A month ago, we did not join the crowd that prematurely crowned Volkswagen king of all automakers. A week later, we pronounced that VW’s triumph may be fleeting. And fleeting it is: As of today, Volkswagen finds itself back in the familiar number 2 position, with Toyota resuming the lead. [Continue Reading]
Today, Toyota announced a second year of record net profits, and it forecasted a third. The press conference was held at 3pm in Tokyo, timed to coincide with the close of Tokyo trading, and the start of Friday business in Wolfsburg. You, and Volkswagen, can watch the entire presser on streaming video. For a quick summary of the important numbers, refer to Reuters, or Bloomberg. Instead, let’s focus on a question that was neither asked, nor answered at the press conference: What was Piech’s beef with Winterkorn, and why did Piech have to go? It had to do a lot with today’s numbers.
Yesterday, Toyota trucked a few busloads of journalists to Toyota City to unveil the Toyota New Global Architecture. Those who didn’t go, and who used the press release to write about common parts, missed the story. Those who expected a Japanese version of MQB, went home disappointed, or confused. Those who followed prior hints that production engineering plays an essential part in TNGA, with the aim of increasing a plant’s output and flexibility, while keeping CAPEX in check, were not surprised. In a full day of presentations, we saw very little hard evidence of modular systems. What we heard, saw, and could touch was living, working, grinding and stamping proof of TPS 2.0, a new-millennium-ready version of Toyota’s vaunted production system. [Continue Reading]
Statistics for February new car sales in China are dribbling out, and they are bad. They are supposed to be bad. In February, all of China was (I am looking at you, Elon Musk) truly on vacation, most dealerships were closed for weeks, while people enjoyed the Chinese New Year festivities, either at home with their families, at the beaches of Thailand, or on Tokyo’s Ginza, buying electric toilet seats. Old China hands are used to discombobulated car sales numbers at this time of the year. Aspiring analysts fall for them every year. [Continue Reading]
Sometimes, when I read Detroit’s shrill anti-Japanese propaganda these days, only a quick look on the calendar assures me that it’s no longer 1941. The degree to which the toxic bombast has poisoned the ADHD-afflicted minds of our youth became evident again yesterday, when the alleged Truth About Cars wrote that “a new quota on U.S. imported cars was struck down as part of trade negotiations with Japan. In exchange, Japan will buy more American rice.”
Jalopnik followed Detroit one step further into the deep shit, and wrote: ”U.S. automakers are limited to selling just 5,000 cars a year in Japan.”
None of this is true. Brains have become collateral damage of Detroit’s propaganda war, and that’s a charitable assumption. I had to look at the calendar again. To my surprise, yesterday was January 27, 2015. Speaking of ADHD, let’s get two things out of the way, quickly, before attention dissipates:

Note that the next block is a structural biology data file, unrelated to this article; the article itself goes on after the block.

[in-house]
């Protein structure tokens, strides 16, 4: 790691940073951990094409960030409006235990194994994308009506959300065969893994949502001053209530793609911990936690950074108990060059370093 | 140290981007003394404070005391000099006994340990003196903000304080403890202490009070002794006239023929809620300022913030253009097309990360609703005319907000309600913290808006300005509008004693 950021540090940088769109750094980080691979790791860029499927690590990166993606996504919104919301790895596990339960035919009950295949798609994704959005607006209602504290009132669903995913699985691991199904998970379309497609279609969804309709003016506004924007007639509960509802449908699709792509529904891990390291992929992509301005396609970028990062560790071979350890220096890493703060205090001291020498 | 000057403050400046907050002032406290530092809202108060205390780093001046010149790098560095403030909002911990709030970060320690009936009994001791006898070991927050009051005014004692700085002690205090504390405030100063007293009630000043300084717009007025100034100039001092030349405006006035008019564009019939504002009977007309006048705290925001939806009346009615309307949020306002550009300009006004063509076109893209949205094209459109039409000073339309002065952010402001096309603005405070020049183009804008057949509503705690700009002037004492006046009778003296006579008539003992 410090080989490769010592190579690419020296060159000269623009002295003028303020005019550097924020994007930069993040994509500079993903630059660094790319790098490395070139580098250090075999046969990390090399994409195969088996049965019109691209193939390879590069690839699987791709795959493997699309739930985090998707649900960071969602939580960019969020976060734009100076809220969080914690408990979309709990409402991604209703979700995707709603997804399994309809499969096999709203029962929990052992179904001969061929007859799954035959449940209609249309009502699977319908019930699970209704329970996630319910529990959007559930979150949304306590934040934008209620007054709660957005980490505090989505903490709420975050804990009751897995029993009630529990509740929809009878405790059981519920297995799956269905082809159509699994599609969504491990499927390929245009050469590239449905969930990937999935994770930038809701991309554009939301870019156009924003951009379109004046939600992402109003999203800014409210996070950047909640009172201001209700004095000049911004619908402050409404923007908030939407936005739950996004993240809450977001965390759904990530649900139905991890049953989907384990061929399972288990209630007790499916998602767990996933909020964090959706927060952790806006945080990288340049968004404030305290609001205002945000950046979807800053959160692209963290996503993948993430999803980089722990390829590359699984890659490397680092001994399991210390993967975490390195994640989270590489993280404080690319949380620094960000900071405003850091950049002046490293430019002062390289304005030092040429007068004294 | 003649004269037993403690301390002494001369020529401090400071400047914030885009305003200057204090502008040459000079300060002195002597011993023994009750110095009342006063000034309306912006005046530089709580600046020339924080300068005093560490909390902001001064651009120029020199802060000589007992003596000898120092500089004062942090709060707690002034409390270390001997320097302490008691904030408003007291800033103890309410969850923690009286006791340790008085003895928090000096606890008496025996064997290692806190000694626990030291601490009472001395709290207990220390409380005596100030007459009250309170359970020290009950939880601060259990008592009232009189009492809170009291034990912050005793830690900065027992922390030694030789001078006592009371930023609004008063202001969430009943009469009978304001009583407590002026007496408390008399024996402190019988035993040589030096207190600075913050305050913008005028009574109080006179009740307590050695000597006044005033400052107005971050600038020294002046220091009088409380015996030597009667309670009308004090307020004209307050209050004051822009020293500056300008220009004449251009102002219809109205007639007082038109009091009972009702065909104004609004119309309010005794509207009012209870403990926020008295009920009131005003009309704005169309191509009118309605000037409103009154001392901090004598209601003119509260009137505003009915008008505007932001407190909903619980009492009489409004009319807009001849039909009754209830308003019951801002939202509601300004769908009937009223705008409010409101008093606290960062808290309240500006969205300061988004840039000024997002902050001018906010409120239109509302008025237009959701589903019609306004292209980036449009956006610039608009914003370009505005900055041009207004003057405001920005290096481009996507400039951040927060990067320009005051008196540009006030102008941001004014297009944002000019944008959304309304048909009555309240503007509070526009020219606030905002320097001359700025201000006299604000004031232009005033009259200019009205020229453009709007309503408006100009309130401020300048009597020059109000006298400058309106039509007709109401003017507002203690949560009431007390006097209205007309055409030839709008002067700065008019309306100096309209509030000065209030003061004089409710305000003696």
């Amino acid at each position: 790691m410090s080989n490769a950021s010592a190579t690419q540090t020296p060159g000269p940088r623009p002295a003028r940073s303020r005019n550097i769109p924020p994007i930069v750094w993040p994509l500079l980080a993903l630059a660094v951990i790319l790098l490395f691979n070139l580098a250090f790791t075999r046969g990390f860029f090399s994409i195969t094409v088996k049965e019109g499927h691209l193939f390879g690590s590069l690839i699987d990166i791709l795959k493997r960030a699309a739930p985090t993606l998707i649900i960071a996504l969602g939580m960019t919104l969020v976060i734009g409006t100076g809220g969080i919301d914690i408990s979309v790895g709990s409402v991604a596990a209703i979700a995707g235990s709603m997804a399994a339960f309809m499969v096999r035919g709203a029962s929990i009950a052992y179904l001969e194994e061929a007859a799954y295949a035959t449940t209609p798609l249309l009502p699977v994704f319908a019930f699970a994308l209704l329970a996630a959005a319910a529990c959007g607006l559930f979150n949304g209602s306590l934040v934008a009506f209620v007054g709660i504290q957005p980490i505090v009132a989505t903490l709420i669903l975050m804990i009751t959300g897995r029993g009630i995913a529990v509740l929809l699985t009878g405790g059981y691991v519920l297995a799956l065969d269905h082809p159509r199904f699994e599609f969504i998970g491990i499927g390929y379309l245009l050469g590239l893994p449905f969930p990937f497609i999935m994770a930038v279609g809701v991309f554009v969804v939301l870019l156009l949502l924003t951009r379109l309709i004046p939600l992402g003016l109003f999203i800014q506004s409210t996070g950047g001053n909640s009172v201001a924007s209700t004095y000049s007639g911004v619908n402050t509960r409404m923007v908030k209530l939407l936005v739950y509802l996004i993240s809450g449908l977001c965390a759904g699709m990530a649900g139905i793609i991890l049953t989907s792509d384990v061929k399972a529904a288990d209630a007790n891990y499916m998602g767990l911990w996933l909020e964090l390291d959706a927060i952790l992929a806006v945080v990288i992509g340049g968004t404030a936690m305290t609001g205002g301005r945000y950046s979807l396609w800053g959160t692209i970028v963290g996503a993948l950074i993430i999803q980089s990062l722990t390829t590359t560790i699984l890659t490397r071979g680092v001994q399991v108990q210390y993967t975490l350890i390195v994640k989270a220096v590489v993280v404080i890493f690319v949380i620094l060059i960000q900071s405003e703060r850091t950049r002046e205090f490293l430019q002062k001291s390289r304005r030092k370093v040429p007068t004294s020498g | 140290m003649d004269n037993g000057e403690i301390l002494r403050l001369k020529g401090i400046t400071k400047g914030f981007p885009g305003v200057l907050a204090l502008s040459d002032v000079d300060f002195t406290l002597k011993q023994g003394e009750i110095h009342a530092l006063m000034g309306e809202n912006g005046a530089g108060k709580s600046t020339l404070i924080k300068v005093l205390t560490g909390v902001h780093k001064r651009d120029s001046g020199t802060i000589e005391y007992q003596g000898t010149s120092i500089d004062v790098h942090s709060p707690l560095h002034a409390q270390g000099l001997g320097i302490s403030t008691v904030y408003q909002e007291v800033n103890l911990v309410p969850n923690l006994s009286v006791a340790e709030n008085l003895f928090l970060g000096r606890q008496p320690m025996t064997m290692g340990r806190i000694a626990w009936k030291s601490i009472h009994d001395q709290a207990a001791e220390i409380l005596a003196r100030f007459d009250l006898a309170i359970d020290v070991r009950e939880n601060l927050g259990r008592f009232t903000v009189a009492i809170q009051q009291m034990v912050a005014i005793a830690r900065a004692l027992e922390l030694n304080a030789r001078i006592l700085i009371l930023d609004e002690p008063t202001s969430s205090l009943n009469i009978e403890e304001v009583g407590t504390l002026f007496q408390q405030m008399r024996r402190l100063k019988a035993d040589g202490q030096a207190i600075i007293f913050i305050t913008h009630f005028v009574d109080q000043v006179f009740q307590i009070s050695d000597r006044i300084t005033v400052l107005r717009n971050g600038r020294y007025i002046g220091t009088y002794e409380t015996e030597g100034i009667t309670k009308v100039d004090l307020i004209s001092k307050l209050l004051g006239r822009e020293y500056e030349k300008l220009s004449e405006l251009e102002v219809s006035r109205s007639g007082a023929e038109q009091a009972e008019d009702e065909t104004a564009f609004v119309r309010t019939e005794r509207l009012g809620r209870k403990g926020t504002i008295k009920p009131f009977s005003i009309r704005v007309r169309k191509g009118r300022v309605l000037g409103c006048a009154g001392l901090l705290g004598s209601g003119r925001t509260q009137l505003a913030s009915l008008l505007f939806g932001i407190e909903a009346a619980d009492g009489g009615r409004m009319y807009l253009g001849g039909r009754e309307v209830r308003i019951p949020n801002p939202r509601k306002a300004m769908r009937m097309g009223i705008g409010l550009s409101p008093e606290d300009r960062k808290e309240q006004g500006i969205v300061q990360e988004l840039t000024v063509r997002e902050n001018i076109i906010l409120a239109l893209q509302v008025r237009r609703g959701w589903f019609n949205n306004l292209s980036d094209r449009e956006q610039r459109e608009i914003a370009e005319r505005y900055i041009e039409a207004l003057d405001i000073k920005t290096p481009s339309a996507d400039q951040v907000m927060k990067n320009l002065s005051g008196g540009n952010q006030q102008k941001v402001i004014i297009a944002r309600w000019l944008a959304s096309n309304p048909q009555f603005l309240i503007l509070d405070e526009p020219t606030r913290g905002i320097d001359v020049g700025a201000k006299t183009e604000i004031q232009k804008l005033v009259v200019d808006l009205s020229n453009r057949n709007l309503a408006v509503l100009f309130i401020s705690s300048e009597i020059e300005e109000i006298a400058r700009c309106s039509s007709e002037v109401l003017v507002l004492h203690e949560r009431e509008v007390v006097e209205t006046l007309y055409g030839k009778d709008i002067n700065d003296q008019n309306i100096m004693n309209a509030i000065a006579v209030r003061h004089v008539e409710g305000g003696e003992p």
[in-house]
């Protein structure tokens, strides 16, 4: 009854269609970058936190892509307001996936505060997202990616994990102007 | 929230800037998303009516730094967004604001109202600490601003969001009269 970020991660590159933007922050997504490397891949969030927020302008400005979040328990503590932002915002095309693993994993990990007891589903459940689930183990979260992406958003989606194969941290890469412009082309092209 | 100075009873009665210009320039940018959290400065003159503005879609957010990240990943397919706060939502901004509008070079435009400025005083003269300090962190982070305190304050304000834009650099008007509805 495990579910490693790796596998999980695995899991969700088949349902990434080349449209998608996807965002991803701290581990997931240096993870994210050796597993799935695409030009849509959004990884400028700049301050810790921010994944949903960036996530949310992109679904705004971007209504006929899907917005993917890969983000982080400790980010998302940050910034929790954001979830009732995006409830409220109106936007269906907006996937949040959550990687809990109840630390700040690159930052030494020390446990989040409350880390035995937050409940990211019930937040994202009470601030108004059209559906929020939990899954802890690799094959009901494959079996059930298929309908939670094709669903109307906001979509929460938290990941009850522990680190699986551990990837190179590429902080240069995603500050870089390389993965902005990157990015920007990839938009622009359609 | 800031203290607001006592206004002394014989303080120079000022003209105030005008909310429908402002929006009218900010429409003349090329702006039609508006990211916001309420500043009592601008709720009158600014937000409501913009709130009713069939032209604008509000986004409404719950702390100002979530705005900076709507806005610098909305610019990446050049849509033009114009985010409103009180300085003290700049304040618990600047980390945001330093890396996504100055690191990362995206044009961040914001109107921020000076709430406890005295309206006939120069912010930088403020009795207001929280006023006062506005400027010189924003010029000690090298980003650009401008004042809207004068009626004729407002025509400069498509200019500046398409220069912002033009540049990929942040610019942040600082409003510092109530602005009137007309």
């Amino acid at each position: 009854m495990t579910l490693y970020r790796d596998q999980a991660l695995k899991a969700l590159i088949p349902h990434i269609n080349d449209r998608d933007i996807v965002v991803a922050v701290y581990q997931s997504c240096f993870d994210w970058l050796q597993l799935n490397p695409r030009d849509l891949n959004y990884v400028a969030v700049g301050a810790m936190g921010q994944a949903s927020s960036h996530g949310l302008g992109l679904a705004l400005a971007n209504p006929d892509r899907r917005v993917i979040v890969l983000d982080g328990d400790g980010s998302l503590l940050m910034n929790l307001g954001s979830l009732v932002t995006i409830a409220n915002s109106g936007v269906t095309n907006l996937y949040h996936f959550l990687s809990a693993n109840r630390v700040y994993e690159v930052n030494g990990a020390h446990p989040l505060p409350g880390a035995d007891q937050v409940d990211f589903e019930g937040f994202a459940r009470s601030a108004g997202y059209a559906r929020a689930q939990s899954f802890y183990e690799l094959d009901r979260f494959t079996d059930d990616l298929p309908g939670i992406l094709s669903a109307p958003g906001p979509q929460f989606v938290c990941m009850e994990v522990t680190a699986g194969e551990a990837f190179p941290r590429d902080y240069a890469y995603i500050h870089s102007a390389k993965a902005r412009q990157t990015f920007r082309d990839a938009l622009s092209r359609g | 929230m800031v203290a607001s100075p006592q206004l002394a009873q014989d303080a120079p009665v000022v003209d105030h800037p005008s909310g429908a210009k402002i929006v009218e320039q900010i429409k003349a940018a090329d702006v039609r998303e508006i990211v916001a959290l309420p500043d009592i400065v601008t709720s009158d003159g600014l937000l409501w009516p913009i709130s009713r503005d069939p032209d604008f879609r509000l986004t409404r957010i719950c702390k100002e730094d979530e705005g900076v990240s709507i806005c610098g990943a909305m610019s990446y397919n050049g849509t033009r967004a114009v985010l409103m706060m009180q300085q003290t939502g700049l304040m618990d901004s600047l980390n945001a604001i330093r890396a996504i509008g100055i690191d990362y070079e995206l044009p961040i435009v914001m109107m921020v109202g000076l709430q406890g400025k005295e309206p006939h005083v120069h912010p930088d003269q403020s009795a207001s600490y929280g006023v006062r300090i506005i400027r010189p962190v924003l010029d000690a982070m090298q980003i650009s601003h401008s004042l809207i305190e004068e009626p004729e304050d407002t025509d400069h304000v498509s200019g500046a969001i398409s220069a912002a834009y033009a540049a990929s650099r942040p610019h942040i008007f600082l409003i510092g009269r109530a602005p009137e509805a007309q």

There are no quotas on car imports to Japan. No old ones, no new ones. Japan also won’t buy more rice, at least not now. [Continue Reading]
Volkswagen achieved its “first goal of Strategy 2018” by crossing the 10 million unit threshold in 2014. On a group level, Volkswagen delivered 10.14 million units, including heavy trucks and buses by group companies MAN and Scania, the company said in a statement today. Volkswagen beat GM again in China, solidifying its leadership in the world’s largest car market with 3.68 million units vs. GM’s 3.53 million. Worldwide, Volkswagen remains in the #2 slot. [Continue Reading]
The Rule of Scarcity plays a large role in the persuasion process, as any pop psychologist can confirm. Nobody knows that better than master salesman Elon Musk. Waiting times for a Tesla are legend. If you believe the on-line chatter, the Model X is basically sold out for 2015. Is the scarcity for real? John Lovallo, a research analyst at Merrill Lynch, wanted to find out.
In the case of the Model X, Lovallo did not have to dig deep. The way it looks, there won’t be a Model X in 2015. As far as the Model S is concerned, Lovallo was told by Tesla that “essentially, in the third quarter, we sold every car that was. Including cars in, like, showrooms, and everything we basically had.” But then, Lovallo started going through the books, and he found that “Tesla’s finished goods inventory at the end of 3Q appears to tell a different story.” [Continue Reading]
Late last week, Tesla surprised the world by giving away all its patents. Social media savvy as he is, Tesla chief Elon Musk adroitly painted it as a good-for-mankind move, and that “the world would all benefit from a common, rapidly-evolving technology platform.” A few days later, “open source cars” gets 56,300 hits on Google. Some killjoys think that putting Tesla’s patents in the public domain is as altruistic as giving oil lamps to China, freebie marketing to bring the wayward scale to Musk’s gigafactories. Some see it as a desperate move, as admission than an EV-only auto company is doomed.